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The examples below are taken from actual e-mails received by members of the UB community. Can you tell the difference between phishing attempts and legitimate e-mail?

Upgrade Warning


What to Notice:
  • Even though the sender appears to have a UB e-mail address, this is a phishing trick. UB does not use a "customer service" e-mail. 
  • The generic greeting (instead of your name)
  • The "Click Here to Upgrade" URL doesn't lead to a UB site (you can put your curser over a link in an e-mail to see where the link leads to). In the image below, note that the URL ends with, which is not the same as

Account Error


What to Notice:
  • The "From" address is not consistent with the administrator address (which would appear more like In the case of UB, it would be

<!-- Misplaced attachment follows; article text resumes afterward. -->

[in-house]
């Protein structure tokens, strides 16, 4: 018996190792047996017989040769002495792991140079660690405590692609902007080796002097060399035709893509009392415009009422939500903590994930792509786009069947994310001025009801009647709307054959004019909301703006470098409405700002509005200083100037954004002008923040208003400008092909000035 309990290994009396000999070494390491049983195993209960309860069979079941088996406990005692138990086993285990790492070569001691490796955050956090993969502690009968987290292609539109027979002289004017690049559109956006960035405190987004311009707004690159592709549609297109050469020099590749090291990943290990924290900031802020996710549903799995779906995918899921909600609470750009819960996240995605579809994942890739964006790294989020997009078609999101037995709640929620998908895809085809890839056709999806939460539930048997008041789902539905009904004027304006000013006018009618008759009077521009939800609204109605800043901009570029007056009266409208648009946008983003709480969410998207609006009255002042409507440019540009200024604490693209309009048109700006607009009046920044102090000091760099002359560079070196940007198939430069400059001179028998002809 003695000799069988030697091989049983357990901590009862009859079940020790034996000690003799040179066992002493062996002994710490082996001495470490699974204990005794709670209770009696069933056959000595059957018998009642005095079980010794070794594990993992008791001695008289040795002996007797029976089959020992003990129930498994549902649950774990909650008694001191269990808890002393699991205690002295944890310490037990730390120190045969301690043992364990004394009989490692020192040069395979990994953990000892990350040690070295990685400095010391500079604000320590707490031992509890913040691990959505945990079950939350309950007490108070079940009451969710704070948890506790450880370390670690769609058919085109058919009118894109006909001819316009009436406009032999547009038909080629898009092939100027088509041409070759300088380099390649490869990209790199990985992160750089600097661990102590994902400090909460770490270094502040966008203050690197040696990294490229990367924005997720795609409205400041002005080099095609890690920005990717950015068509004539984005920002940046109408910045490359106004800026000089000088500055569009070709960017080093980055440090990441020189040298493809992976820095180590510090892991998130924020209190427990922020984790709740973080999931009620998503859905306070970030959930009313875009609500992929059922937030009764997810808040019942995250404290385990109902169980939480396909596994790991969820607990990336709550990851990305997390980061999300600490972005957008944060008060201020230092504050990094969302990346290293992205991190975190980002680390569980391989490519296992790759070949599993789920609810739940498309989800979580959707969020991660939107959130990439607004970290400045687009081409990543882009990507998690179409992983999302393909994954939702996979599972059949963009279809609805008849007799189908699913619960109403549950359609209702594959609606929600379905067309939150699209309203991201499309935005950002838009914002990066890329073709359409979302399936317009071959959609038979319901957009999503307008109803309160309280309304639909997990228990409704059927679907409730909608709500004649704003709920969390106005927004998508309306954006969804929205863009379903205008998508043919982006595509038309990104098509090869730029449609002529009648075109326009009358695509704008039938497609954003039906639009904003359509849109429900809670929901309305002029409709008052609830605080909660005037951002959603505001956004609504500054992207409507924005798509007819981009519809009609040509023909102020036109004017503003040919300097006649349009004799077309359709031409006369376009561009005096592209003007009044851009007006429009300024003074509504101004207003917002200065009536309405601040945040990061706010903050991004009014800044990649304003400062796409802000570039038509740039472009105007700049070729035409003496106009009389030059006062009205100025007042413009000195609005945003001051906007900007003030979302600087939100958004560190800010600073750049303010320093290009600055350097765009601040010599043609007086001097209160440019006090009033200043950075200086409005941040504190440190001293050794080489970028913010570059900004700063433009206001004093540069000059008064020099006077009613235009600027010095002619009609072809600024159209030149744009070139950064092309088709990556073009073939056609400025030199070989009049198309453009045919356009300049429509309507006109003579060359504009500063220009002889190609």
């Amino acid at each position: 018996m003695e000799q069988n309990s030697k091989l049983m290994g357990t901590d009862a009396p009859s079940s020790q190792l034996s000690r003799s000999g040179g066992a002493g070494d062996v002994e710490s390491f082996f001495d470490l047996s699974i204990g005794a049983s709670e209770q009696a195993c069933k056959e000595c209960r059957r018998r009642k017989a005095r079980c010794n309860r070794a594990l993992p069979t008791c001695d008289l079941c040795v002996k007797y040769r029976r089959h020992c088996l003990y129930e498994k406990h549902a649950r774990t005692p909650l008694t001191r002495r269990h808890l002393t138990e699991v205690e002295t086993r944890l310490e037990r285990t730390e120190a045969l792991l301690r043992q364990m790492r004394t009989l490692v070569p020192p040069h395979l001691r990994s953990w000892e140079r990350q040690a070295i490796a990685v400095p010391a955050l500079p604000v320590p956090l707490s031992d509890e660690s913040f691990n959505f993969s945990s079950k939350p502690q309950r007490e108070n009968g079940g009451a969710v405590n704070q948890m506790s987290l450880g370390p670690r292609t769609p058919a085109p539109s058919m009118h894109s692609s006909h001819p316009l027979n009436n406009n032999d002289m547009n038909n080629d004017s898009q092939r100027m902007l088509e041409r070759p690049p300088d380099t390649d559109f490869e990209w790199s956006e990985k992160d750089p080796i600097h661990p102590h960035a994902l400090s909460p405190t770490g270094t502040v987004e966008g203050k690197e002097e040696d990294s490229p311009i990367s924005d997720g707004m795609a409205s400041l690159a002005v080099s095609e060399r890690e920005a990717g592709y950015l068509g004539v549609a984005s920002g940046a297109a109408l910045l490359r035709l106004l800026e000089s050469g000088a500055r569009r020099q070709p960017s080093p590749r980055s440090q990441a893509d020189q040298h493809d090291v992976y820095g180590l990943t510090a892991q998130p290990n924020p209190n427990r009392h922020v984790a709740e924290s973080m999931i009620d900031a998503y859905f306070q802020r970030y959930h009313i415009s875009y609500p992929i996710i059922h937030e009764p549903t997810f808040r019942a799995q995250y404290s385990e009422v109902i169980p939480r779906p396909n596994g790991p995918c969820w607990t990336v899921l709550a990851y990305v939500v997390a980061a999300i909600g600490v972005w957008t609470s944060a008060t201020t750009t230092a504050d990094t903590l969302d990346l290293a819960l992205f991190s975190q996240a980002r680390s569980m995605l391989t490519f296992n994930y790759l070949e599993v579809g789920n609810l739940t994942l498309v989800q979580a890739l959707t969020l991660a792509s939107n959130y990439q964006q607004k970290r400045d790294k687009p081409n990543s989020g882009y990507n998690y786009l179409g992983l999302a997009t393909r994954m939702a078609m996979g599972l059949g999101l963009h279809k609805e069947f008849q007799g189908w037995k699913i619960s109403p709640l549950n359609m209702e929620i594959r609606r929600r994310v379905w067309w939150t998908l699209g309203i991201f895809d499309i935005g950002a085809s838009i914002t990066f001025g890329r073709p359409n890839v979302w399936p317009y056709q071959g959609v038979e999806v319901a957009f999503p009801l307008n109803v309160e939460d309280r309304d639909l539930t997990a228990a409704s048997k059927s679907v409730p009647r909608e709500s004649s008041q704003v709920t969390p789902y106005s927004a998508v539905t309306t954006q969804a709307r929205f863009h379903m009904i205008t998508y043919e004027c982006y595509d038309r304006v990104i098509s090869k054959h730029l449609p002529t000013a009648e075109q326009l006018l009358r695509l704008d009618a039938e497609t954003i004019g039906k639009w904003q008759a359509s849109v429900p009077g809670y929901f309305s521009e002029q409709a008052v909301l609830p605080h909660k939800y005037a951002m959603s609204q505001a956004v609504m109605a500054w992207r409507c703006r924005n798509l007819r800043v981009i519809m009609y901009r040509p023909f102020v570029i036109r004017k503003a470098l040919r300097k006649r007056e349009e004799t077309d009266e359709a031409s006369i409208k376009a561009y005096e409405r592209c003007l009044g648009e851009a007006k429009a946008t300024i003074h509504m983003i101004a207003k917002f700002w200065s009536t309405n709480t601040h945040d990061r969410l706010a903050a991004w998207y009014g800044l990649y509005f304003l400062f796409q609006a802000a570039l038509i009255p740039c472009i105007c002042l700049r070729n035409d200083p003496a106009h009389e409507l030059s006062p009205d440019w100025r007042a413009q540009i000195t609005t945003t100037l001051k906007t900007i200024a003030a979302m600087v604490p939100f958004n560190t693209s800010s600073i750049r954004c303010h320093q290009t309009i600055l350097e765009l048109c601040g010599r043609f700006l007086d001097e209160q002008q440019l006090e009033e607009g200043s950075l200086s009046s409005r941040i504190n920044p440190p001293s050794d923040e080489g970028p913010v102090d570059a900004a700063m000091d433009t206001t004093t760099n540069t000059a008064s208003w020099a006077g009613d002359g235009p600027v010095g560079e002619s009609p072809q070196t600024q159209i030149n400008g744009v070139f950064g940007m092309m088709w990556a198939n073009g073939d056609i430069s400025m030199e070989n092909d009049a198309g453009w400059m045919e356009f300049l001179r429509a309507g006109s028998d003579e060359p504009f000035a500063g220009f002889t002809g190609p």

• Furthermore, the e-mail addresses in the "From" and "reply-to" fields are two different domains. A legitimate service would have all of its e-mail accounts on its own domain (for example, all UB administration e-mail will end with
  • The generic "Email Owner" greeting instead of your name indicates that this could be a mass e-mail instead of a real warning to you
  • The link in the body of the email is not for the site which has issued the warning

Username and Password Request


What to Notice:
  • The request itself should raise alarm -- UB and other legitimate companies will never ask you for your password.
  • The URL leads to an external site completely unrelated to the sender's domain (, instead of
  • The sense of urgency and threat of deactivation, to prompt you to act quickly instead of considering the risks

Security Violation


What to Notice:
  • The greeting, "Dear Account User," is generic instead of addressed to a specific person
  • The link in the body is not for a UB site ( -- this goes to
  • Typos and grammatical errors
  • Sense of urgency/threat which requires immediate action

Quota Limit

email 6

What to notice:
This one looks pretty convincing, but:
  • The best place to start is the "From" line: once again, it's not a email address.
  • Check the link in the email by hovering your cursor over it: this link, shown in the image below, actually leads to a page at, which is not affiliated with UB.
Last Published 12/18/15